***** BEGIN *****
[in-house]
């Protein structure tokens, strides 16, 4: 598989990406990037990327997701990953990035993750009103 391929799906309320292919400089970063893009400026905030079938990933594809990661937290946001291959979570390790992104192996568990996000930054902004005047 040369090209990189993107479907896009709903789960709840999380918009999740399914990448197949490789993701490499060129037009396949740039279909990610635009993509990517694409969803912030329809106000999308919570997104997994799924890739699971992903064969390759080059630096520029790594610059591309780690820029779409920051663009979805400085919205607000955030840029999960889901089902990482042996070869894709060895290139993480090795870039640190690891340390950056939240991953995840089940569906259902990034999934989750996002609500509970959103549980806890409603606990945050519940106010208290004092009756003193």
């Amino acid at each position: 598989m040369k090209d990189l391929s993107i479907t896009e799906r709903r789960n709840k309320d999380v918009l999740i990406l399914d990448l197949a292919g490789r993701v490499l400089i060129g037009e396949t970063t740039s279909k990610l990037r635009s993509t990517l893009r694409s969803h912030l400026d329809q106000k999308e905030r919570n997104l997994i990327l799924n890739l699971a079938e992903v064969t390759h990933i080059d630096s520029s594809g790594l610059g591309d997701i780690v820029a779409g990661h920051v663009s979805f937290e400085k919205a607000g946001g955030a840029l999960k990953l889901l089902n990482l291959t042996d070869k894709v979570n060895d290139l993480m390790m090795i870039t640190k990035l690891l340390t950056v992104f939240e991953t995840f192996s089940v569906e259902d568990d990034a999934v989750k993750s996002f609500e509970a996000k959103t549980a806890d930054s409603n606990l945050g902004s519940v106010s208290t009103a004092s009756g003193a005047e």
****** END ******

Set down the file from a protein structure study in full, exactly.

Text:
[in-house]
């Protein structure tokens, strides 16, 4: 598989990406990037990327997701990953990035993750009103 391929799906309320292919400089970063893009400026905030079938990933594809990661937290946001291959979570390790992104192996568990996000930054902004005047 040369090209990189993107479907896009709903789960709840999380918009999740399914990448197949490789993701490499060129037009396949740039279909990610635009993509990517694409969803912030329809106000999308919570997104997994799924890739699971992903064969390759080059630096520029790594610059591309780690820029779409920051663009979805400085919205607000955030840029999960889901089902990482042996070869894709060895290139993480090795870039640190690891340390950056939240991953995840089940569906259902990034999934989750996002609500509970959103549980806890409603606990945050519940106010208290004092009756003193």
């Amino acid at each position: 598989m040369k090209d990189l391929s993107i479907t896009e799906r709903r789960n709840k309320d999380v918009l999740i990406l399914d990448l197949a292919g490789r993701v490499l400089i060129g037009e396949t970063t740039s279909k990610l990037r635009s993509t990517l893009r694409s969803h912030l400026d329809q106000k999308e905030r919570n997104l997994i990327l799924n890739l699971a079938e992903v064969t390759h990933i080059d630096s520029s594809g790594l610059g591309d997701i780690v820029a779409g990661h920051v663009s979805f937290e400085k919205a607000g946001g955030a840029l999960k990953l889901l089902n990482l291959t042996d070869k894709v979570n060895d290139l993480m390790m090795i870039t640190k990035l690891l340390t950056v992104f939240e991953t995840f192996s089940v569906e259902d568990d990034a999934v989750k993750s996002f609500e509970a996000k959103t549980a806890d930054s409603n606990l945050g902004s519940v106010s208290t009103a004092s009756g003193a005047e």